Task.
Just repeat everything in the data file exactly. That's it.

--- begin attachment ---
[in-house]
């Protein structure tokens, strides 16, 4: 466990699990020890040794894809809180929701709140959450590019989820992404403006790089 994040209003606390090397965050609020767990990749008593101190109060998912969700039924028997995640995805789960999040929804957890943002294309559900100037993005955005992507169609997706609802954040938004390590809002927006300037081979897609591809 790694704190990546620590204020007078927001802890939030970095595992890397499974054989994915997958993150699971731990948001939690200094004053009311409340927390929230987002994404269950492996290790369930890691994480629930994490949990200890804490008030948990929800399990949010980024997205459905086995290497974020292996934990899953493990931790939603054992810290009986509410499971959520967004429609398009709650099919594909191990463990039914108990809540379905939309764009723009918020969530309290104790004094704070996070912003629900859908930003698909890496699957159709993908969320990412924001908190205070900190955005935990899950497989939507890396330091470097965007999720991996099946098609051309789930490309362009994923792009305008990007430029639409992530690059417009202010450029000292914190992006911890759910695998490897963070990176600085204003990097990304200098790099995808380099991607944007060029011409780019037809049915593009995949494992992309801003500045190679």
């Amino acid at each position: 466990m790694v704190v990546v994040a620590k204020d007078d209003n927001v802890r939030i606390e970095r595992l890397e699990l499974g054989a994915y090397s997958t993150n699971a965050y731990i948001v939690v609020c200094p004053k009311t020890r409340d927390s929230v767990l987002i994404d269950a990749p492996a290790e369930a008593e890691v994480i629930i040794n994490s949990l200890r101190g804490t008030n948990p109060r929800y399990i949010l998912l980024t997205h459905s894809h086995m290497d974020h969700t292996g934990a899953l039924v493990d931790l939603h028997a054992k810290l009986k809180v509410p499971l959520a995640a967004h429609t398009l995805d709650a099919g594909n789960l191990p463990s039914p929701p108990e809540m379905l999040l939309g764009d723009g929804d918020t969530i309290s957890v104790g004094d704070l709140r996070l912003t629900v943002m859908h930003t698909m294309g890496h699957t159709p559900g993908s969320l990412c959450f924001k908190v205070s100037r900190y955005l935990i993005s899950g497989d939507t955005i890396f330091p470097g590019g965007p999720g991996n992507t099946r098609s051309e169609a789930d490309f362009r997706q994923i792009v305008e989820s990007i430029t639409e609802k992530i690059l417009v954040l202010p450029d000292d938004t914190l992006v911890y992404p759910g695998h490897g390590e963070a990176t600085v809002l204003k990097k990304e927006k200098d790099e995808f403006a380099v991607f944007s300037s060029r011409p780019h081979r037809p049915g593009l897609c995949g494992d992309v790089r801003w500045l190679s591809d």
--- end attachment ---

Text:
[in-house]
């Protein structure tokens, strides 16, 4: 466990699990020890040794894809809180929701709140959450590019989820992404403006790089 994040209003606390090397965050609020767990990749008593101190109060998912969700039924028997995640995805789960999040929804957890943002294309559900100037993005955005992507169609997706609802954040938004390590809002927006300037081979897609591809 790694704190990546620590204020007078927001802890939030970095595992890397499974054989994915997958993150699971731990948001939690200094004053009311409340927390929230987002994404269950492996290790369930890691994480629930994490949990200890804490008030948990929800399990949010980024997205459905086995290497974020292996934990899953493990931790939603054992810290009986509410499971959520967004429609398009709650099919594909191990463990039914108990809540379905939309764009723009918020969530309290104790004094704070996070912003629900859908930003698909890496699957159709993908969320990412924001908190205070900190955005935990899950497989939507890396330091470097965007999720991996099946098609051309789930490309362009994923792009305008990007430029639409992530690059417009202010450029000292914190992006911890759910695998490897963070990176600085204003990097990304200098790099995808380099991607944007060029011409780019037809049915593009995949494992992309801003500045190679």
């Amino acid at each position: 466990m790694v704190v990546v994040a620590k204020d007078d209003n927001v802890r939030i606390e970095r595992l890397e699990l499974g054989a994915y090397s997958t993150n699971a965050y731990i948001v939690v609020c200094p004053k009311t020890r409340d927390s929230v767990l987002i994404d269950a990749p492996a290790e369930a008593e890691v994480i629930i040794n994490s949990l200890r101190g804490t008030n948990p109060r929800y399990i949010l998912l980024t997205h459905s894809h086995m290497d974020h969700t292996g934990a899953l039924v493990d931790l939603h028997a054992k810290l009986k809180v509410p499971l959520a995640a967004h429609t398009l995805d709650a099919g594909n789960l191990p463990s039914p929701p108990e809540m379905l999040l939309g764009d723009g929804d918020t969530i309290s957890v104790g004094d704070l709140r996070l912003t629900v943002m859908h930003t698909m294309g890496h699957t159709p559900g993908s969320l990412c959450f924001k908190v205070s100037r900190y955005l935990i993005s899950g497989d939507t955005i890396f330091p470097g590019g965007p999720g991996n992507t099946r098609s051309e169609a789930d490309f362009r997706q994923i792009v305008e989820s990007i430029t639409e609802k992530i690059l417009v954040l202010p450029d000292d938004t914190l992006v911890y992404p759910g695998h490897g390590e963070a990176t600085v809002l204003k990097k990304e927006k200098d790099e995808f403006a380099v991607f944007s300037s060029r011409p780019h081979r037809p049915g593009l897609c995949g494992d992309v790089r801003w500045l190679s591809d």